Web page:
Will Cameron go to war with Conservative Christians?

The repeal of Sunday trading laws and the introduction of gay marriage could trigger a backlash.

When George Osborne announced the suspension of Sunday trading laws for the Olympics, the government assured the public and retailers that it was a temporary measure. Yet, as was inevitable, ministers, including Osborne and Eric Pickles, are now pushing for them to be permanently abandoned. Downing Street has insisted that they won't be (describing the suspension as "a specific thing for the Olympics"), without quite ruling out the move altogether.

Cameron is right to tread carefully. It was over this issue that Margaret Thatcher suffered her first and only Commons defeat when 72 Conservative MPs voted against the complete repeal of the laws in 1986. The introduction of an equivalent bill today would likely spark a similar rebellion. Tory MP Mark Pritchard, for instance, has said:

I think all of us deserve rest and that includes shop workers.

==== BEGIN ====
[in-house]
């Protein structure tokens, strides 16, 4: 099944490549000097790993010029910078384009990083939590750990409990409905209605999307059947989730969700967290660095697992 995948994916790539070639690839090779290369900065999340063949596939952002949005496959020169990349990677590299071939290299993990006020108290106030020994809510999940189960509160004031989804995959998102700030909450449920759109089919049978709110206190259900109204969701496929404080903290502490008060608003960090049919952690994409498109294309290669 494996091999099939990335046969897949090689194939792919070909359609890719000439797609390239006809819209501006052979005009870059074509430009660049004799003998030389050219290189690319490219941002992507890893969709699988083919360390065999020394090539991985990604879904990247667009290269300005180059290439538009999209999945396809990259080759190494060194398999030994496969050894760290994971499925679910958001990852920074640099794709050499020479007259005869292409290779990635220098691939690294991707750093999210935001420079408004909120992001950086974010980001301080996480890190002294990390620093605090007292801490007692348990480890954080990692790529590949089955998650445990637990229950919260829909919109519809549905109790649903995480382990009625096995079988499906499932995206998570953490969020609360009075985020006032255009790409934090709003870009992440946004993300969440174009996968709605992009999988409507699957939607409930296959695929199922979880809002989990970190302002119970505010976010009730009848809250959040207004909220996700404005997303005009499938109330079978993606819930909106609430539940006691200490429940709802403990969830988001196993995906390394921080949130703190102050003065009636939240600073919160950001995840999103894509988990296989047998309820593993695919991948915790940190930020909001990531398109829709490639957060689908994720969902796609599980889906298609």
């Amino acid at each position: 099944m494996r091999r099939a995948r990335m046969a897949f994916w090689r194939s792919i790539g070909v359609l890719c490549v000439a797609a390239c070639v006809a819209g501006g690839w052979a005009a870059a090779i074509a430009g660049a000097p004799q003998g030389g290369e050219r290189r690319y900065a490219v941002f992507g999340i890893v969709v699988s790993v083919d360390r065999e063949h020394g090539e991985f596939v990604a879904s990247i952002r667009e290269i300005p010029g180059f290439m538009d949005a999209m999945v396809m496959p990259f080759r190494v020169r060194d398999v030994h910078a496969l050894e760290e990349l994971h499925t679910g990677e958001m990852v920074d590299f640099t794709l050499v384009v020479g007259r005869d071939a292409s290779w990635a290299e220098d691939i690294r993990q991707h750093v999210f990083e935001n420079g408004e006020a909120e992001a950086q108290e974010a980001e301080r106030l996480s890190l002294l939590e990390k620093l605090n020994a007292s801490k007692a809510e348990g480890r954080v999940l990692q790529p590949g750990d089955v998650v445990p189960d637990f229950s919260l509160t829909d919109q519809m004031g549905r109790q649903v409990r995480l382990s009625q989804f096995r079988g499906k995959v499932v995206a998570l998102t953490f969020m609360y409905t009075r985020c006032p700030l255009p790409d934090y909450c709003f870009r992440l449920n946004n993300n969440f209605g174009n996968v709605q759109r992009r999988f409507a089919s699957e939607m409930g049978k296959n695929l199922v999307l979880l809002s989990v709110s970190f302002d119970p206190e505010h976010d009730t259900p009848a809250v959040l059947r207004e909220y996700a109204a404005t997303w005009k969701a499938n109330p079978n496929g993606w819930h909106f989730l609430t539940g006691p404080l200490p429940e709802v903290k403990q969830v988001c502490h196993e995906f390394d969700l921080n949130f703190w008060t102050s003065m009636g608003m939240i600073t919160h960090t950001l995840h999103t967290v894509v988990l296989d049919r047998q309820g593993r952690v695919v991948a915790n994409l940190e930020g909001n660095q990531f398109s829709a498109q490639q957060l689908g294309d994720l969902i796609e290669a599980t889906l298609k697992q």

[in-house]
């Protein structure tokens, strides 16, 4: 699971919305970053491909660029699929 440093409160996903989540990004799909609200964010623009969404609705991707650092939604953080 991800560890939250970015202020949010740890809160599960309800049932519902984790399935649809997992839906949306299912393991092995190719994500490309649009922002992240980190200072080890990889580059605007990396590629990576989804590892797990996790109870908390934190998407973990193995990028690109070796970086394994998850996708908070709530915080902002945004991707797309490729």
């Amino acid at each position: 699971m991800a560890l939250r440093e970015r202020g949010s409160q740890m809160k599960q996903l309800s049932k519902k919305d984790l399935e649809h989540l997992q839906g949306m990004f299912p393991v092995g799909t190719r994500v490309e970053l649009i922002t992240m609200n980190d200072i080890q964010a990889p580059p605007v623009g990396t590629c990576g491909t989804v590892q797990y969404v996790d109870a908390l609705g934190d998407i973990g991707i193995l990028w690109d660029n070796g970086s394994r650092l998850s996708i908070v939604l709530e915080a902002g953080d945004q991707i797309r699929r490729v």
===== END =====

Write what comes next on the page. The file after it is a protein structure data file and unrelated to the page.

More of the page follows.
As somebody who has worked in a shop on a Sunday, and not every Conservative MP has done that, I know that there is a lot of pressure on workers to turn up, there’s a question of whether people are overlooked for promotion.

The abandonment of Sunday trading laws would hurt small retailers the most and remove an important constraint on market rule. Unsurprisingly, then, the public are opposed to the measure by 52% to 36%. For obvious reasons, the abolition of Sunday trading laws would also antagonise churchgoing voters. Cameron's decision to press ahead with plans to introduce gay marriage has already alienated conservative Christians and is currently the top reason for Tory members resigning from the party. The Daily Mail's Andrew Pierce reported that thousands "ripped up their membership cards and refused to renew their subscriptions." He added:

The alarm bells sounded in the Tory HQ, which in January launched a national appeal to try to persuade waverers to return to the fold. The appeal was a dismal failure.